lunes, 10 de agosto de 2015

Politics and rhetoric are not autonomous forces, but are shaped by the pre-political roots of culture

Beauty Will Save the World

by Gregory Wolfe

Beauty Will Save the World

Toward the end of my undergraduate days, I came across a passage in Aleksandr Solzhenitsyn’s Nobel Lecture which I found startling and even a bit disturbing. Solzhenitsyn begins his address on the nature and role of literature with a brief, enigmatic quotation from Dostoevsky: “Beauty will save the world.” Solzhenitsyn confesses that the phrase had puzzled and intrigued him for some time. And yet, he told the distinguished audience, he had come to believe that Dostoevsky was right.

For a young college student, possessed of a boundless confidence in rational debate and political action, the implication that beauty alone could harbor such redemptive powers was unsettling, to say the least. It was the kind of idea one would expect of an Oscar Wilde or some other fin de siècle decadent; it seemed perilously close to a hedonistic endorsement of “art for art’s sake.” What of Truth and Goodness, the other two “transcendentals”? And yet here were two great Russian novelists, known for their stern, prophetic, and intensely moral sensibilities, as well as their stark depictions of nihilism and human degradation, applauding the redemptive force of beauty.

But the phrase stuck in my mind, and found corroboration in my studies of the role of the imagination in the social order. Like Solzhenitsyn, I have been won over by Dostoevsky’s wisdom.

Whereas I once believed that the decadence of the West could only be turned around through politics and intellectual dialectics, I am now convinced that authentic renewal can only emerge out of the imaginative visions of the artist and the mystic. This does not mean that I have withdrawn into some anti-intellectual Palace of Art. Rather, it involves the conviction that politics and rhetoric are not autonomous forces, but are shaped by the pre-political roots of culture: myth, metaphor, and spiritual experience as recorded by the artist and the saint.

My own vocation, as I have come to understand it, is to explore the relationship between religion, art, and culture in order to discover how the imagination may “redeem the time.”

In the process of discovering this vocation, conservatism played a somewhat paradoxical role: it both inspired and hampered my search. On the one hand, conservative thinkers helped me to understand what culture is, and they introduced me to the riches of our Western heritage. But on the other hand I found that conservatives were so deeply alienated from modern culture that they had retreated from any serious engagement with it. This retreat, it seems to me, has had damaging consequences for the long-term success of the conservative mission.

For a time, I concurred with most conservatives in their wholesale rejection of modern culture. But eventually I saw this as a very un-conservative position to take. A culture is a delicate, organic thing; however ill it may become, we simply cannot stop caring for it, shutting down the life-support machines. When a civilization truly dies, it cannot be easily resurrected.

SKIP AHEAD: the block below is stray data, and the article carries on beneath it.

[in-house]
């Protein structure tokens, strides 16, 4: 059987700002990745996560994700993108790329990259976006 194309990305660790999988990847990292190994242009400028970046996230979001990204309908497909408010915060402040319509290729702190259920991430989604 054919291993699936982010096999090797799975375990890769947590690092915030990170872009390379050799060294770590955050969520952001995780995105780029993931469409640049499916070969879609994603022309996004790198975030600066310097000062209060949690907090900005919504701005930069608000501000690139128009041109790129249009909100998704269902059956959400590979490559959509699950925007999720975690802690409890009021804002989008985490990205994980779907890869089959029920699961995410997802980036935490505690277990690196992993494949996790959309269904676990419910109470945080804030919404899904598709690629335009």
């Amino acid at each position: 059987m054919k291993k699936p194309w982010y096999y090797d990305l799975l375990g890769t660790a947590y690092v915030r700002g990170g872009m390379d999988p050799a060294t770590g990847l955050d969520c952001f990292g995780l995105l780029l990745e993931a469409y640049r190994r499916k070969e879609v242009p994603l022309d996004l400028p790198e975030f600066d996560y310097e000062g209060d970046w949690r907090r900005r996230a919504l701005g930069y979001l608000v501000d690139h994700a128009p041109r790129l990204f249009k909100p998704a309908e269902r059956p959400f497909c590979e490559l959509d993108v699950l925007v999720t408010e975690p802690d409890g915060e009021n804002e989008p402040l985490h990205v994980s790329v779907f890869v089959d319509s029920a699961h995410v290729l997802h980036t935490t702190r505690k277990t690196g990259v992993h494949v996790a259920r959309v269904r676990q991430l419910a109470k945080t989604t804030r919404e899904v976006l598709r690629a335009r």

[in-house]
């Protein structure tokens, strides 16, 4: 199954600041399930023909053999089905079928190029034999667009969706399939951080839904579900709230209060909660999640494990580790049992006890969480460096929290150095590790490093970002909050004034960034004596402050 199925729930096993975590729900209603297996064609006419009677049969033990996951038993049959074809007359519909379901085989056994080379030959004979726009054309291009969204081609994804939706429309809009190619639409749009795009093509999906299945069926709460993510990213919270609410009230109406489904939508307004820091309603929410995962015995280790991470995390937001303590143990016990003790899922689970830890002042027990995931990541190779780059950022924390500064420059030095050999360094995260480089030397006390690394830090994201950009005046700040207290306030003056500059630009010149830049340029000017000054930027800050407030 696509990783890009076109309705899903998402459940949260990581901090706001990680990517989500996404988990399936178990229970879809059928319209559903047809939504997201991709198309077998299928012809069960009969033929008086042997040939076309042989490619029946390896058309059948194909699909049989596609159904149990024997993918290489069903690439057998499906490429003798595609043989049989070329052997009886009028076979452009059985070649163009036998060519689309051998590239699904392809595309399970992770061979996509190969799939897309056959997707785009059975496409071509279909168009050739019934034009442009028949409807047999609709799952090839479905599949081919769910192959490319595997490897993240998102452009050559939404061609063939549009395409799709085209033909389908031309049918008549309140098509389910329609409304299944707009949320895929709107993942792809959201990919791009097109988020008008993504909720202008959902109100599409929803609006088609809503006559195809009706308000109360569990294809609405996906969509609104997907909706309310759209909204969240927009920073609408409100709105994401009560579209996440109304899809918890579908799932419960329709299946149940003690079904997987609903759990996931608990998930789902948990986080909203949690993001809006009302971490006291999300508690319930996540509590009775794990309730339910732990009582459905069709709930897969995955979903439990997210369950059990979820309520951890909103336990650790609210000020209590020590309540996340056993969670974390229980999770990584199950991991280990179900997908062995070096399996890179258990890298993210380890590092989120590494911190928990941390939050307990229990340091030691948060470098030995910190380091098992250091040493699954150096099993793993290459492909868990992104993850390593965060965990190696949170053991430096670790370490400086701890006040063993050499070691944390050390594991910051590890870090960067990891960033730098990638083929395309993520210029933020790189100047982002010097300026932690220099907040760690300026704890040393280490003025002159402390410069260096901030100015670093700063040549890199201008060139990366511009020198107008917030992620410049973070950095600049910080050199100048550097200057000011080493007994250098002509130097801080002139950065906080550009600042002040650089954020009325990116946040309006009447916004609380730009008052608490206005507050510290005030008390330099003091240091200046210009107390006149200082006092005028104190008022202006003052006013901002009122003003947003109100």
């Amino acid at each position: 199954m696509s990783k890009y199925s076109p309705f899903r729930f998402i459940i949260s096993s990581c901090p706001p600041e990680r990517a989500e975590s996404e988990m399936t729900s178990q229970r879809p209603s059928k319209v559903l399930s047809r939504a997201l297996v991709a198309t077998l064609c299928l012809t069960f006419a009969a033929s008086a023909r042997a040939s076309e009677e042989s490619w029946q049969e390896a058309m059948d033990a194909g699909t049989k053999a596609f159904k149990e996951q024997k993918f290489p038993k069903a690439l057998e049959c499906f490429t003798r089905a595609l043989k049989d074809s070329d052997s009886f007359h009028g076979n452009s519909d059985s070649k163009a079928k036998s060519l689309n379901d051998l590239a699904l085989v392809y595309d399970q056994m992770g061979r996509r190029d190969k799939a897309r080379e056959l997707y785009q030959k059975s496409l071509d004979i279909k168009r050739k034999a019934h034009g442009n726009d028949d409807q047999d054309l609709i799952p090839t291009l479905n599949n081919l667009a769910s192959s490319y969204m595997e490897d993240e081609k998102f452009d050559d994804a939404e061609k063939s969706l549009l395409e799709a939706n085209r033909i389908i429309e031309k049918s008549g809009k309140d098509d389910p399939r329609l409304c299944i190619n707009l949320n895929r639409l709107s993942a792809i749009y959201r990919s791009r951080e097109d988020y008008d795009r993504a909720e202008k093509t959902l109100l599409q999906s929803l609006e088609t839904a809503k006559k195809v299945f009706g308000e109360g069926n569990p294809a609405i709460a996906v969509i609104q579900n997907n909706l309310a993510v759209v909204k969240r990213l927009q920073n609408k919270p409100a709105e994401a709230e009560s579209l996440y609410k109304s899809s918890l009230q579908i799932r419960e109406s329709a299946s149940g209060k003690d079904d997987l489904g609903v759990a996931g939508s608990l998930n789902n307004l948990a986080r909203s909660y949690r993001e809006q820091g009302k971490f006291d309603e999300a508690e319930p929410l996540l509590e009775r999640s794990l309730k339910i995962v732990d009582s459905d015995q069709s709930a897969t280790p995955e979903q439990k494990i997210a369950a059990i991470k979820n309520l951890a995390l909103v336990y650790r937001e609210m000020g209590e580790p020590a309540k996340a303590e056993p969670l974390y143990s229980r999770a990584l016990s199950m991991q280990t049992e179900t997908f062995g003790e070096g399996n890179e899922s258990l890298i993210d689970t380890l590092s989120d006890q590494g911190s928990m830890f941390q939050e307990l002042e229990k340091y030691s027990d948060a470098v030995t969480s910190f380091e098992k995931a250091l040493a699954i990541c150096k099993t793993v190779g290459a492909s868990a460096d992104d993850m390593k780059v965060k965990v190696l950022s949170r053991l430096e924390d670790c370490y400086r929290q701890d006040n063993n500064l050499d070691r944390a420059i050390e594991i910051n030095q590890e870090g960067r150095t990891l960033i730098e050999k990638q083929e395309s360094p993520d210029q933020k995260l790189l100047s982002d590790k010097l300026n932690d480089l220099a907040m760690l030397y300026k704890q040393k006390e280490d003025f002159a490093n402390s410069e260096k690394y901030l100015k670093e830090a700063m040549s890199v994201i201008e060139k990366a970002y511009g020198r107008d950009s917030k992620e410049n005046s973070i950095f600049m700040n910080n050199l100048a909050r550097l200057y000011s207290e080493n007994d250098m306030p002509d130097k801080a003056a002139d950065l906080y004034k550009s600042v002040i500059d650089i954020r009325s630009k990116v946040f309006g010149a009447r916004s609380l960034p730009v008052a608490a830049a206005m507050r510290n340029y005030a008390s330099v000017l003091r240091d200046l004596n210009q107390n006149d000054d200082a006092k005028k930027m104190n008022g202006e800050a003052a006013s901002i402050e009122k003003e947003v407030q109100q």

In what follows, I’d like to retrace of few of the steps that led to my sense of vocation and current ambivalence about the conservative attitude toward culture and redemptive power of the imagination.

Literature in The Waste Land

I was singularly fortunate in having two distinguished conservative scholars, Russell Kirk and Gerhart Niemeyer, as teachers throughout my undergraduate years. They took me—a raw youth very much caught up in the ephemera of the present—and provided me with a past. By grounding me in the Western tradition, they taught me, in M.E. Bradford’s phrase, the importance of “remembering who we are.” Only then was I prepared to return to the present. Armed with that knowledge, I become aware that the crisis of modernity was not merely the work of Democrats and Communists, but the product of a deeper spiritual malaise.

The essence of modernity, according to Kirk and Niemeyer, is the denial that man can know and conform to the transcendent order, and that he must therefore construct his own order, as an extension of his mind. The motto of the modern project was first uttered by Francis Bacon, who said that “knowledge is power.” Later, Karl Marx would proclaim: “The philosophers have only interpreted the world in various ways; the point is to change it.” The political expression of modernity, of course, is the ideological regime, founded on a rigid system of abstractions which are imposed on society by force.

But totalitarian regimes are not the only expression of ideology, or else the dissolution of the Soviet Union would signal the end of modernity. As Kirk, Niemeyer, and other conservatives, such as Richard Weaver, have pointed out, ideology also infects Western liberal societies. Though it can take many forms—logical positivism, radical feminism, deconstruction, and soon—ideology involves a fundamental alienation from being.

While ideology often claims the certain-ties of an absolutist intellectual system, its effects on the actual experiences of individuals tend to produce feelings of alienation and dislocation. The modern project, which began with the elevation of the self and the assertion of its nearly limitless power, has resulted in a world in which the individual self is a precarious fragment, without ties to true community or allegiance to legitimate authority.


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